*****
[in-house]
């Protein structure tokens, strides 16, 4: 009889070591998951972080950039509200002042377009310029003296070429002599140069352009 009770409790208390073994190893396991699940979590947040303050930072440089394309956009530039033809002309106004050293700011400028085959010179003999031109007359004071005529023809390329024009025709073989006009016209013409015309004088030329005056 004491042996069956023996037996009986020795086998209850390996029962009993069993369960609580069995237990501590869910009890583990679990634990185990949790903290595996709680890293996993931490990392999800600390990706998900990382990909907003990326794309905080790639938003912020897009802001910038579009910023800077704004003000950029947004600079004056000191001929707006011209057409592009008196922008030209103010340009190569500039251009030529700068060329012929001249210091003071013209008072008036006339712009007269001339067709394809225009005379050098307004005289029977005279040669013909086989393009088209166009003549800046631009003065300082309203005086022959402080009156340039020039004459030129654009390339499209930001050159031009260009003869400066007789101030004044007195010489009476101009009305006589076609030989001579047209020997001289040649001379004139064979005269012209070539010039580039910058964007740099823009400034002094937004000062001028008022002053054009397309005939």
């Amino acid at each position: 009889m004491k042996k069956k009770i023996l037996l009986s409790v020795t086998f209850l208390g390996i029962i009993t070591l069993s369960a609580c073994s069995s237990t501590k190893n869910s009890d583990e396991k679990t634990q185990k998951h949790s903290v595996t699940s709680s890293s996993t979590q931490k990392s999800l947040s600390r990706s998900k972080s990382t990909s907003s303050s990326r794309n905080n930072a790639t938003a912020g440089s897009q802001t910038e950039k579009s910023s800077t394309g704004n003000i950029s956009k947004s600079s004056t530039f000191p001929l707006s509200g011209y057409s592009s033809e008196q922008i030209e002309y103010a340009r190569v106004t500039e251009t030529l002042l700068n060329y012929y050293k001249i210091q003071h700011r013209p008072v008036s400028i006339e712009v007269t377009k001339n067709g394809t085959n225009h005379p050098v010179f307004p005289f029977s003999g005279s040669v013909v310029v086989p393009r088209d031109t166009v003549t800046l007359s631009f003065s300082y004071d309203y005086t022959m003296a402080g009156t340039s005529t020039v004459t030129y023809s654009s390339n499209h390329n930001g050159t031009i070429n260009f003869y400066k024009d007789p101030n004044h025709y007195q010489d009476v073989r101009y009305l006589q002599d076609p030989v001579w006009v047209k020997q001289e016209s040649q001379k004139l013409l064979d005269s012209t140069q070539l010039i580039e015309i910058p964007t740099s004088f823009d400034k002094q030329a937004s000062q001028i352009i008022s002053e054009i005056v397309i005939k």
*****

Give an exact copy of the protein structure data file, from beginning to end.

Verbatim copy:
[in-house]
């Protein structure tokens, strides 16, 4: 009889070591998951972080950039509200002042377009310029003296070429002599140069352009 009770409790208390073994190893396991699940979590947040303050930072440089394309956009530039033809002309106004050293700011400028085959010179003999031109007359004071005529023809390329024009025709073989006009016209013409015309004088030329005056 004491042996069956023996037996009986020795086998209850390996029962009993069993369960609580069995237990501590869910009890583990679990634990185990949790903290595996709680890293996993931490990392999800600390990706998900990382990909907003990326794309905080790639938003912020897009802001910038579009910023800077704004003000950029947004600079004056000191001929707006011209057409592009008196922008030209103010340009190569500039251009030529700068060329012929001249210091003071013209008072008036006339712009007269001339067709394809225009005379050098307004005289029977005279040669013909086989393009088209166009003549800046631009003065300082309203005086022959402080009156340039020039004459030129654009390339499209930001050159031009260009003869400066007789101030004044007195010489009476101009009305006589076609030989001579047209020997001289040649001379004139064979005269012209070539010039580039910058964007740099823009400034002094937004000062001028008022002053054009397309005939």
């Amino acid at each position: 009889m004491k042996k069956k009770i023996l037996l009986s409790v020795t086998f209850l208390g390996i029962i009993t070591l069993s369960a609580c073994s069995s237990t501590k190893n869910s009890d583990e396991k679990t634990q185990k998951h949790s903290v595996t699940s709680s890293s996993t979590q931490k990392s999800l947040s600390r990706s998900k972080s990382t990909s907003s303050s990326r794309n905080n930072a790639t938003a912020g440089s897009q802001t910038e950039k579009s910023s800077t394309g704004n003000i950029s956009k947004s600079s004056t530039f000191p001929l707006s509200g011209y057409s592009s033809e008196q922008i030209e002309y103010a340009r190569v106004t500039e251009t030529l002042l700068n060329y012929y050293k001249i210091q003071h700011r013209p008072v008036s400028i006339e712009v007269t377009k001339n067709g394809t085959n225009h005379p050098v010179f307004p005289f029977s003999g005279s040669v013909v310029v086989p393009r088209d031109t166009v003549t800046l007359s631009f003065s300082y004071d309203y005086t022959m003296a402080g009156t340039s005529t020039v004459t030129y023809s654009s390339n499209h390329n930001g050159t031009i070429n260009f003869y400066k024009d007789p101030n004044h025709y007195q010489d009476v073989r101009y009305l006589q002599d076609p030989v001579w006009v047209k020997q001289e016209s040649q001379k004139l013409l064979d005269s012209t140069q070539l010039i580039e015309i910058p964007t740099s004088f823009d400034k002094q030329a937004s000062q001028i352009i008022s002053e054009i005056v397309i005939k």